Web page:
You are Called by God to the Ministry

Last night I sat in a conference listening to Neil Cole talk about the damage we have done to the cause of Christ by making the ministry of the professional clergy more important than that of the average Christian. I could not agree more. If you are a follower of Christ, you have been called by God to be a minister in Christ’s name. The job of the “professional” is not to do what God has called you to do, but to give you every tool and training you need so that you can do what God has called you to.

This is stated as clearly and as boldly as possible by the Apostle Paul in Ephesians 4:11-12

11It was he who gave some to be apostles, some to be prophets, some to be evangelists, and some to be pastors and teachers, 12to prepare God’s people for works of service, so that the body of Christ may be built up

As a pastor my job according to Paul, is to equip people for the ministry they have been called to by God. It is that work, work of ordinary Christ followers, that will build up the Body of Christ. It is the work of ordinary Christians like you that will make the real difference in the Church and in the world. People in positions like me are just coaches. You are the real players who make things happen.

Throughout the Bible we get the picture of how vital you are to the work of ministry. In 1 Corinthians 12 Paul talks about the church as the Body of Christ. He makes it clear that each and every person in the Body has a crucial role to play. Each person has a ministry that has been given to them by God. Each person is equally important in the functioning of the Body and the ministry of Christ. The hand is no more important that the foot, which is no more important than the eye, which is no more important than the ear. You my friend are of vital importance to the Body of Christ and if you are not doing the ministry God has called you to, then the rest of us are functioning one handed, or lame in one leg, or blind in one eye, or deaf in one ear. No wonder the church struggles.

But there is another very important point that Neil made. Do not think that your ministry that God has called you to is some “church” thing. Far too many people think that what they do from 9-5, Monday through Friday is “secular’ and what they do with the church is “sacred”. NO! All of life is sacred. Colossians 2:17 is clear, in whatever you do in thought word and deed, do it all in the name of the Lord Jesus Christ. I wrote a post on this several weeks ago. The point is, whatever you do, is to be done as an act of worship. That makes all of life sacred. All of life is ministry. If you are called by God to be an accountant, or cook, or engineer, or flight attendant, you are to do that for Jesus and look for every chance to serve others in His name.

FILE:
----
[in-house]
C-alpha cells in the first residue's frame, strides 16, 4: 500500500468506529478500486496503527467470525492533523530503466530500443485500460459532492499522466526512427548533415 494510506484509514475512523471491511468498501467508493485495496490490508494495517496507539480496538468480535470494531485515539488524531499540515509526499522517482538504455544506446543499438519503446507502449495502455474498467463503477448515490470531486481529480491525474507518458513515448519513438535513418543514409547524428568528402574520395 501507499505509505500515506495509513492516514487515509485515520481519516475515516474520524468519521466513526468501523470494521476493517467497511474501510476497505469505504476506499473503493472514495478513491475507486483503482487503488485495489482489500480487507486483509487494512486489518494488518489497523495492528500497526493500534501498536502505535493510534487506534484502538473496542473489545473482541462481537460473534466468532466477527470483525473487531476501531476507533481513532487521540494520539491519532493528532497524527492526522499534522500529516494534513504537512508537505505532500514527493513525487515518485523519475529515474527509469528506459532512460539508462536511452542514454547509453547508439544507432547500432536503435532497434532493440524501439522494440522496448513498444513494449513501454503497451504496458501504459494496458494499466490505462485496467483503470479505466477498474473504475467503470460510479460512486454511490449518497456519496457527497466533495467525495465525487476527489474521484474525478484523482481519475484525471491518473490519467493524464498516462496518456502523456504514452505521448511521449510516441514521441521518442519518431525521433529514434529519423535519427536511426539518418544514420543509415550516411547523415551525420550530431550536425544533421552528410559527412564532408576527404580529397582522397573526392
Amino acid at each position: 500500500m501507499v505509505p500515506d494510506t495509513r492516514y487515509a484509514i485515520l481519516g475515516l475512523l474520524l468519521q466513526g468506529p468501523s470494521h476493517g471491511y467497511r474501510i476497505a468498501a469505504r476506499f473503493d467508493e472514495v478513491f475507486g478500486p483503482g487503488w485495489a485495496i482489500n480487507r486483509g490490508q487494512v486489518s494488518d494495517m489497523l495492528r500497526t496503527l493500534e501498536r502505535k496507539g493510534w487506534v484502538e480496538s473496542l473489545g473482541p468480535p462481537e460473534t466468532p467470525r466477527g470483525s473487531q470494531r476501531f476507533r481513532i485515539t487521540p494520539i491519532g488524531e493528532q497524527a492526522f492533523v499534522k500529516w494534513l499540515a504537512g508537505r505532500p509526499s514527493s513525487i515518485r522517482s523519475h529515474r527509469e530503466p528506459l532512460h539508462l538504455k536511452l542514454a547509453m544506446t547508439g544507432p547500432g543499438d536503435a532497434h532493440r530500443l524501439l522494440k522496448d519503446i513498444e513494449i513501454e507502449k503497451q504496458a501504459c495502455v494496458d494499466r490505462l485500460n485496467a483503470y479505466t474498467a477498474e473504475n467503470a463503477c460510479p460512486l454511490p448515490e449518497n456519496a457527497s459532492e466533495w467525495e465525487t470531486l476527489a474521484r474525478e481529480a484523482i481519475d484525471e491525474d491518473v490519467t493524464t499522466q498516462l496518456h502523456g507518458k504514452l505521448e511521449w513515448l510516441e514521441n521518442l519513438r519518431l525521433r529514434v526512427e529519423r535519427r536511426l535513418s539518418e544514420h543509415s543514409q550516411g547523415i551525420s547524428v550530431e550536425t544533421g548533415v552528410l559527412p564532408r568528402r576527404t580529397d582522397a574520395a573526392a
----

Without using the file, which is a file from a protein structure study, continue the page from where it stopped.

I know that for many people this is a new concept. I know this because I teach a university course on this at Belhaven College. My students are adults who are finishing their degree at night. They are by and large people who have been Christians for some time and go to good churches. But when we talk about their job being a calling from God and something sacred, the lights come on for the first time. They never heard this. They always saw their job as somehow being inferior to that of their pastor or some other professional church worker. Real ministry is what the pastor does. That is nonsense!

When I came to faith in Christ I had never been a member of a church. I had rarely attended a church. What I did have at that point was the example of ordinary people who led me to Jesus and a Bible that talked all about ordinary people who did radical things in service to Jesus. I had no expectation or model that said “real ministry is done by professionals”. So stupid me, I just started doing what I saw people do in the New Testament and what my friends had modeled for me. All of life became life in Jesus. Whatever we did became an act of worship. If we went white water rafting it was a chance to experience the joy of the Lord and fellowship in His creation. That was no less an act of worship than when we sat down with a guitar around a camp fire and sang songs and prayed. When we went to work and became salt and light in the marketplace, it was no less ministry than when we went to a local park and talked to pot smoking teenagers about Jesus. There was no divide between the sacred and the secular and between the professional pastor and the ordinary follower.

You are a minister in God’s church and what you do everywhere, everyday is to be sacred in the eyes of the Lord.